The second group of projects are based on funding by the European Parliament (EP), represented by STOA (European Parliament – Science and Technology Options Assessment), which itself is part of the EPTA network. From this list of cases STOA commissioned three cross-European TA projects. Since October 2005, the European Technology Assessment Group (ETAG)[5] has served as one of the contractors to STOA. Projects of this kind are clearly defined policy advice studies with a specific addressee (the EP) and are conducted within a rather tight framework.

The EC research framework programmes finance the third – important – type of cross-European TA projects. These projects react to calls of the EC, whereas the EPTA projects only rely on the assessment of the EPTA members as to whether an issue is relevant or not. So far the former have been conducted by small consortia involving a majority of TA institutions (like PRISE) or brought together a lot of different actors (like “Meeting of Minds”). Being bound to calls from the framework programmes restricts the flexibility with regard to themes to a certain extent. Nevertheless some TA institutions have cooperated in such FP projects in recent years; examples beyond those four listed above are: DESSI[6] (2011–2013), SurPRISE[7] (2012–2015) and PACITA[8] (2011–2015).

The ten cases also show the broad range of methods employed in cross-European projects. All include desk research to a different extent, and six out of eleven used participatory elements in their work. The duration was 8 to 40 months and almost all projects at least tried to address policy makers on the European level in addition to those on the national and sometimes regional level. Most of them concluded with reports and more or less concrete recommendations – sometimes more openly referred to as “challenges” or “policy options”.

One of the problems that has been articulated is a loss of accuracy due to translation problems occurring in multi-national settings, which intensified as soon as laypeople participate. Multiple translations back and forth between national languages and the working language (English) of the consortia are very critical aspects and have to be given high attention.

Besides the categorisation based on financing we can observe a twofold development in the European scene. On the one hand, many of the cross-European projects rely on and cherish the diversity of approaches used in different countries and TA institutions. On the other hand, there are attempts to apply the same methodology in all the participating countries. The reasoning behind this is (i) to compare results from different cultural settings and (ii) to be cost efficient by designing the projects only once. This second approach was applied by the PACITA project, which conducted three case studies in some of the participating countries by applying the same method in all of them.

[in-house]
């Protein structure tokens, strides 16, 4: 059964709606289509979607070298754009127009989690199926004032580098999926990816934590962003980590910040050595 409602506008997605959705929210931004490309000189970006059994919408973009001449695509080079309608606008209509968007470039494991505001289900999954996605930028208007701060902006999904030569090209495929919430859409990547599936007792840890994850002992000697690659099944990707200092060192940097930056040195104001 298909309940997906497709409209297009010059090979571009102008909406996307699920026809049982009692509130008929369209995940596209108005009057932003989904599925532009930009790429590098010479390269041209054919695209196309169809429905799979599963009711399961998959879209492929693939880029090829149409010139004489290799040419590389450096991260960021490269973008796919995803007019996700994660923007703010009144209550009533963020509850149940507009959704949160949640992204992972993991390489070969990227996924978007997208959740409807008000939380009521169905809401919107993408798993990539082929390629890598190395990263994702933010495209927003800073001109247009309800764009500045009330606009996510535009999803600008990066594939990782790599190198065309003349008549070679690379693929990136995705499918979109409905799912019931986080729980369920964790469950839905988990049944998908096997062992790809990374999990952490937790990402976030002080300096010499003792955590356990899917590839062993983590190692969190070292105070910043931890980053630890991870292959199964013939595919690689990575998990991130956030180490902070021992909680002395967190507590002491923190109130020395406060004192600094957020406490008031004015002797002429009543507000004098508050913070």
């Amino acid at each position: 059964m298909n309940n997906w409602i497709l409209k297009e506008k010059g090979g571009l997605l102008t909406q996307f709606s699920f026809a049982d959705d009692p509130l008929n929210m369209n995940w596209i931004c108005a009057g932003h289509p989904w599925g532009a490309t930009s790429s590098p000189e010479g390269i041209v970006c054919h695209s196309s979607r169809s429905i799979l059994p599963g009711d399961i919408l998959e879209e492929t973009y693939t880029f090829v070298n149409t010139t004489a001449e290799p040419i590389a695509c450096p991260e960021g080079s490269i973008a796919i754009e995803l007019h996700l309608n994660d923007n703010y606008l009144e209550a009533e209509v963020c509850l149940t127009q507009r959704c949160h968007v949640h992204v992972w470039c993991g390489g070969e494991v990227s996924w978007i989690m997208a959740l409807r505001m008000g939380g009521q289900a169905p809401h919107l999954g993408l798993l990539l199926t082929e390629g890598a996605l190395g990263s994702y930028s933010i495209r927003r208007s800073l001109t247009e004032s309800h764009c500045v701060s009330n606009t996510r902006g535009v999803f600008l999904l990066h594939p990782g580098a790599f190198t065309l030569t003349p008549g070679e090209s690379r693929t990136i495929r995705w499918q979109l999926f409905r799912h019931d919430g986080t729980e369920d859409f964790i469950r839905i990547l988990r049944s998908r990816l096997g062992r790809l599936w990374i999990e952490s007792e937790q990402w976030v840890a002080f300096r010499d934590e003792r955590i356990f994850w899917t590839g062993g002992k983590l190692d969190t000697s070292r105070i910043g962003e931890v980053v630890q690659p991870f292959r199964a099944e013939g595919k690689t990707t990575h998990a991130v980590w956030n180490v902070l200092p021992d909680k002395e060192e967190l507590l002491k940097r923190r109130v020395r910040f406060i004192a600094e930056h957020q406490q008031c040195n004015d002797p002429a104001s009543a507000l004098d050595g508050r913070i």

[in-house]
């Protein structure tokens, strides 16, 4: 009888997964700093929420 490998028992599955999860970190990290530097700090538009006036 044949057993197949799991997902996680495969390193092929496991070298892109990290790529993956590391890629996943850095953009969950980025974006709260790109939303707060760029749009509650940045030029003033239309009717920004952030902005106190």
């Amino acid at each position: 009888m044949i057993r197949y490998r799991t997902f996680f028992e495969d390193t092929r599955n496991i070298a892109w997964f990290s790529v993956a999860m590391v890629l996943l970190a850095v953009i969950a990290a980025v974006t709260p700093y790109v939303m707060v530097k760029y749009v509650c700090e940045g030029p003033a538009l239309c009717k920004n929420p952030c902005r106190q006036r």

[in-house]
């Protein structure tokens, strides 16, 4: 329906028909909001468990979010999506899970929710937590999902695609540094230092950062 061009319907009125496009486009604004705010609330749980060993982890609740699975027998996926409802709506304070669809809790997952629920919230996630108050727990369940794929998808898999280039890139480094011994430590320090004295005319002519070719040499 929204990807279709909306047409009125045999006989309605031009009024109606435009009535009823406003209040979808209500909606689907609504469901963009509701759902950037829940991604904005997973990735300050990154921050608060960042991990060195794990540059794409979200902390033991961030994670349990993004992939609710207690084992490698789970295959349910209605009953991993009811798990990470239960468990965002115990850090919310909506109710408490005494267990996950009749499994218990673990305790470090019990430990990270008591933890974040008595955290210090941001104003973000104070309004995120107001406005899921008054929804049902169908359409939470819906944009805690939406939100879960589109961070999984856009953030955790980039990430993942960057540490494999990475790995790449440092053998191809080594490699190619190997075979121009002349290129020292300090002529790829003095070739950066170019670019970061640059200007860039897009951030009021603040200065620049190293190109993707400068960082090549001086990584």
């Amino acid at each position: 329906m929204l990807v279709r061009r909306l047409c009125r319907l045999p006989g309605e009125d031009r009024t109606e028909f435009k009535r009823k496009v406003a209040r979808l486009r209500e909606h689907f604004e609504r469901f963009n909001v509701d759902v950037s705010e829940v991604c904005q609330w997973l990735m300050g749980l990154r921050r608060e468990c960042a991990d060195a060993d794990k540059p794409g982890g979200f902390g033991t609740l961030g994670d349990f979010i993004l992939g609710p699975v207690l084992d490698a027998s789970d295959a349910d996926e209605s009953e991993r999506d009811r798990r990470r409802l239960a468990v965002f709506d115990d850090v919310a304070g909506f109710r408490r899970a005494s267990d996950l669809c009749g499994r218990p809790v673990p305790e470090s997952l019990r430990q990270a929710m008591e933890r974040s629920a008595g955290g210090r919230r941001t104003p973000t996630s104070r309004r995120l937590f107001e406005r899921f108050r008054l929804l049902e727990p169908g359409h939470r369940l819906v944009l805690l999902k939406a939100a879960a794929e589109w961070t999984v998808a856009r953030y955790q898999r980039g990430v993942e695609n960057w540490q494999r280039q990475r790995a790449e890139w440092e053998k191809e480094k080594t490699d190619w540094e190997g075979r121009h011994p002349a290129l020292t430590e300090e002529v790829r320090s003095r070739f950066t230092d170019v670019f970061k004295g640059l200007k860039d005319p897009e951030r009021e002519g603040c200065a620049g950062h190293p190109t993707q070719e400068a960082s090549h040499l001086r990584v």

From the small list of projects above and the formal categorisation alone, we can see a high diversity of procedures. Based on this we will now investigate further what this means for the future of cross-European TA.

3    Is There Added Value in Doing Cross-European Projects?

Although the emerging technologies debated in different countries are more or less the same, the contexts and timing of discussions as well as the shaping of technologies will differ nationally. Thus, cross-European TA can contribute to setting the agenda and providing policy support at the European level and at the same time informing the national science and technology discourses. All European countries (whether EU members or not) relate to European regulation in some areas. These areas of regulation are interesting subjects for cross-European TA, which could create a common platform between partners for assessing the national impact and implications as well as challenges to the national implementation of regulations.

PTA institutions have their mandate mainly focused on the national and regional sphere. Some have the explicit task to “watch trends in science and technology” (Ganzevles/van Est 2012) (both national and international), but for none is participation in international projects defined as a formal task. Identifying and understanding the added value in cross-European projects may help to open up and stimulate more cooperation while at the same time justifying international cooperation at the national level.